A 1930 magazine cover showing a woman (Dr. Anna Estelle Glancy) looking through a microscope. The headline reads: A. Estelle Glancy Ph.D., Research Scientist and Lens Designer

How three extraordinary women contributed to the ZEISS history

Celebrating Women’s History Month in March, ZEISS highlights the contribution of female scientists to the company’s technology and history.  

Women’s History Month is a dedicated month to reflect on the often overlooked contributions of women to history, culture and society. It is celebrated during March in the United States since 1987, paying homage to female achievements in politics, sports, arts and science. The 2022 theme is “Women Providing Healing, Promoting Hope” – a perfect link to the countless women who have shaped and influenced ZEISS in the company’s 175 year-long history. Three pioneers in chemistry, physics and mathematics serve as perfect examples: Estelle Glancy, Marga Faulstich and Lieselotte Moenke-Blankenburg. Their research and associated technologies have helped in making ZEISS the innovative and successful company it is today.

A 1930 magazine cover showing a woman (Dr. Anna Estelle Glancy) looking through a microscope. The headline reads: A. Estelle Glancy Ph.D., Research Scientist and Lens Designer
A 1930 magazine cover showing a woman (Dr. Anna Estelle Glancy) looking through a microscope. The headline reads: A. Estelle Glancy Ph.D., Research Scientist and Lens Designer
Dr. Anna Estelle Glancy

The first lady of optics

Dr. Anna Estelle Glancy – born 1883 in Massachusetts, USA – is known as the first lady of optics. During her entire professional career in the first half of the 20th century, she was the only female scientist in the field of eyewear lens design. Decorated with a PhD in astronomy, Glancy worked hard to overcome patriarchal structures within the scientific community. Her design of progressive lenses as early as in the 1920s helped her to rise to the top of her field – and paved the way for some of the innovative technologies ZEISS is working with today. Glancy’s brilliance in mathematics and lab skills led to significant advances in vision correction. She also developed a breakthrough camera lens that results in sharper, clearer pictures – a project requiring 200 pages of handwritten calculations. The television industry drew on her research in creating larger screens, and her work contributed to advancements in telescopes and eye exam equipment. Almost half a century after Glancy’s death in 1975, the evidence of her scientific impact is visible everywhere: From progressive lenses to televisions and other screens in homes and workplaces.

Marga Faulstich

The glassmaker

Another extraordinary woman is German glassmaker Marga Faulstich, who was a pioneer researcher for the ZEISS sister company SCHOTT for over four decades. From 1939, she was part of a research group submitting a patent that has served as a basis for the manufacturing of sunglasses, anti-reflective glasses and glass facades ever since. In the course of her career, another 40 patents followed, many of them still used in glass manufacturing worldwide. After World War II, Faulstich was among a group of 41 specialists and executives who were brought to West Germany because of their knowledge and skills in the glass industry. From 1952, Faulstich became the first female manager at the new SCHOTT factory in Mainz. She continued to research and develop new glasses, particularly special glasses for microscopes and telescopes. In total, over 300 types of optical glasses can be traced back to the inventiveness of this remarkable researcher. Marga Faulstich died in 1998 at the age of 82.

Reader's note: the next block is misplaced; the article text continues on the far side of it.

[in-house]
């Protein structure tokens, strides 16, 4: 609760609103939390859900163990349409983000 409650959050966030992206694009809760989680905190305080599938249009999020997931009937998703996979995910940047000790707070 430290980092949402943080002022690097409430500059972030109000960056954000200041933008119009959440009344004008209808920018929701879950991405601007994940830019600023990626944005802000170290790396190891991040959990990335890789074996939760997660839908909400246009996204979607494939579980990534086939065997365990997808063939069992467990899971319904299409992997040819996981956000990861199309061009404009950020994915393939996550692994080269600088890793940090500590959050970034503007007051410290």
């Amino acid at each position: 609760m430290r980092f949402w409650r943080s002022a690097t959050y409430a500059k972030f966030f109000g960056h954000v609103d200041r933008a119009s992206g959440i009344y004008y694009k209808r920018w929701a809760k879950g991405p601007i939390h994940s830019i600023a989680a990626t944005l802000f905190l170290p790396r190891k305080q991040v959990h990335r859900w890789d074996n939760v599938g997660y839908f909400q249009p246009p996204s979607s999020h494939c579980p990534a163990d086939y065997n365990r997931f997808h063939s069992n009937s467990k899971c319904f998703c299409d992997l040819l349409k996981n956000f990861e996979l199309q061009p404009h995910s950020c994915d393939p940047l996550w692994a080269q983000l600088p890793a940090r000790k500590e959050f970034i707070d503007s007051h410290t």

Prof. Lieselotte Moenke-Blankenburg

A true ZEISS original

Prof. Lieselotte Moenke-Blankenburg is a pioneer in the field of chemistry and laser microanalysis: Her fundamental research led to the development of the first laser microspectral analysis device in 1965 – a groundbreaking technology for laboratories in various fields, including forensics. She was a true ZEISS original: For more than 20 years, she did research and groundwork in chemistry and laser technology at Carl Zeiss Jena in East Germany. Today, one of the fruits of her research is known as Laser-induced Breakdown Spectroscopy (LIBS), a technique used for quality control in the steel industry or the analysis of pharmaceutical samples. In 1981, she habilitated and founded her own research group – despite the difficult circumstances in a communist political environment. Her internationally renowned research includes more than 100 original papers, five books and four monographs. Until today, her research work is successfully applied in laboratories across the globe.

The ZEISS Group´s history and present are full of examples of remarkable women who play a vital role in the company’s innovations and advancements in different fields of science and technology. As a company, ZEISS supports initiatives like Women’s History Month to promote equality at the workplace and in everyday life. At present, more than 12,000 ZEISS employees around the world are women – and they are working every day to challenge the limits of imagination.

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